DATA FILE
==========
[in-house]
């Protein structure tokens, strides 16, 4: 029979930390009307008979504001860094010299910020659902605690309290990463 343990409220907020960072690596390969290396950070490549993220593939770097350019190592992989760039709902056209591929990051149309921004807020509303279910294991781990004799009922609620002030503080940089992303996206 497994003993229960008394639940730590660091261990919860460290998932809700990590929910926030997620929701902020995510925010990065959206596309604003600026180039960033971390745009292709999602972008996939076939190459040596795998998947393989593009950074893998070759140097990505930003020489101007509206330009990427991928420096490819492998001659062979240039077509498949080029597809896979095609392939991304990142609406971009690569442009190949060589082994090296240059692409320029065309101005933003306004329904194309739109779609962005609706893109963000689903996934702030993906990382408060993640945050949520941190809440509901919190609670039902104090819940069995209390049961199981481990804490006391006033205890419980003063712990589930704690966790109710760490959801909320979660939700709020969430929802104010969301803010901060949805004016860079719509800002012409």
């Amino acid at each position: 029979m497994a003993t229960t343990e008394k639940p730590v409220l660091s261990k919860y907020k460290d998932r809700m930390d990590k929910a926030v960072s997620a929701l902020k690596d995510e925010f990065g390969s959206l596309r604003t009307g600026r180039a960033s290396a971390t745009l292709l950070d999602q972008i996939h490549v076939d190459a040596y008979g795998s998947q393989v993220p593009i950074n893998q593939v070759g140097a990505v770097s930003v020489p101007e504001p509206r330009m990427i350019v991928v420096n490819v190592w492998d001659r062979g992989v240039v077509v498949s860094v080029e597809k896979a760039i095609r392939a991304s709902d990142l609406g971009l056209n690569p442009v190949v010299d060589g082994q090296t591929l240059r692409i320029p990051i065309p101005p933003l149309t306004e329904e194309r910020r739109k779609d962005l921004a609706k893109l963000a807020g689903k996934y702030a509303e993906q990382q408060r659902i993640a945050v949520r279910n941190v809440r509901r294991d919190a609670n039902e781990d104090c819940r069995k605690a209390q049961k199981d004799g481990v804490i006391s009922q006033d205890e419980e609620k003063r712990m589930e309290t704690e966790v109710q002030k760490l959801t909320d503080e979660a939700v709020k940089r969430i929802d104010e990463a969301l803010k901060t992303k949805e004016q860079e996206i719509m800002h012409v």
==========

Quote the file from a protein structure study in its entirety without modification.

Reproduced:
[in-house]
């Protein structure tokens, strides 16, 4: 029979930390009307008979504001860094010299910020659902605690309290990463 343990409220907020960072690596390969290396950070490549993220593939770097350019190592992989760039709902056209591929990051149309921004807020509303279910294991781990004799009922609620002030503080940089992303996206 497994003993229960008394639940730590660091261990919860460290998932809700990590929910926030997620929701902020995510925010990065959206596309604003600026180039960033971390745009292709999602972008996939076939190459040596795998998947393989593009950074893998070759140097990505930003020489101007509206330009990427991928420096490819492998001659062979240039077509498949080029597809896979095609392939991304990142609406971009690569442009190949060589082994090296240059692409320029065309101005933003306004329904194309739109779609962005609706893109963000689903996934702030993906990382408060993640945050949520941190809440509901919190609670039902104090819940069995209390049961199981481990804490006391006033205890419980003063712990589930704690966790109710760490959801909320979660939700709020969430929802104010969301803010901060949805004016860079719509800002012409």
């Amino acid at each position: 029979m497994a003993t229960t343990e008394k639940p730590v409220l660091s261990k919860y907020k460290d998932r809700m930390d990590k929910a926030v960072s997620a929701l902020k690596d995510e925010f990065g390969s959206l596309r604003t009307g600026r180039a960033s290396a971390t745009l292709l950070d999602q972008i996939h490549v076939d190459a040596y008979g795998s998947q393989v993220p593009i950074n893998q593939v070759g140097a990505v770097s930003v020489p101007e504001p509206r330009m990427i350019v991928v420096n490819v190592w492998d001659r062979g992989v240039v077509v498949s860094v080029e597809k896979a760039i095609r392939a991304s709902d990142l609406g971009l056209n690569p442009v190949v010299d060589g082994q090296t591929l240059r692409i320029p990051i065309p101005p933003l149309t306004e329904e194309r910020r739109k779609d962005l921004a609706k893109l963000a807020g689903k996934y702030a509303e993906q990382q408060r659902i993640a945050v949520r279910n941190v809440r509901r294991d919190a609670n039902e781990d104090c819940r069995k605690a209390q049961k199981d004799g481990v804490i006391s009922q006033d205890e419980e609620k003063r712990m589930e309290t704690e966790v109710q002030k760490l959801t909320d503080e979660a939700v709020k940089r969430i929802d104010e990463a969301l803010k901060t992303k949805e004016q860079e996206i719509m800002h012409v």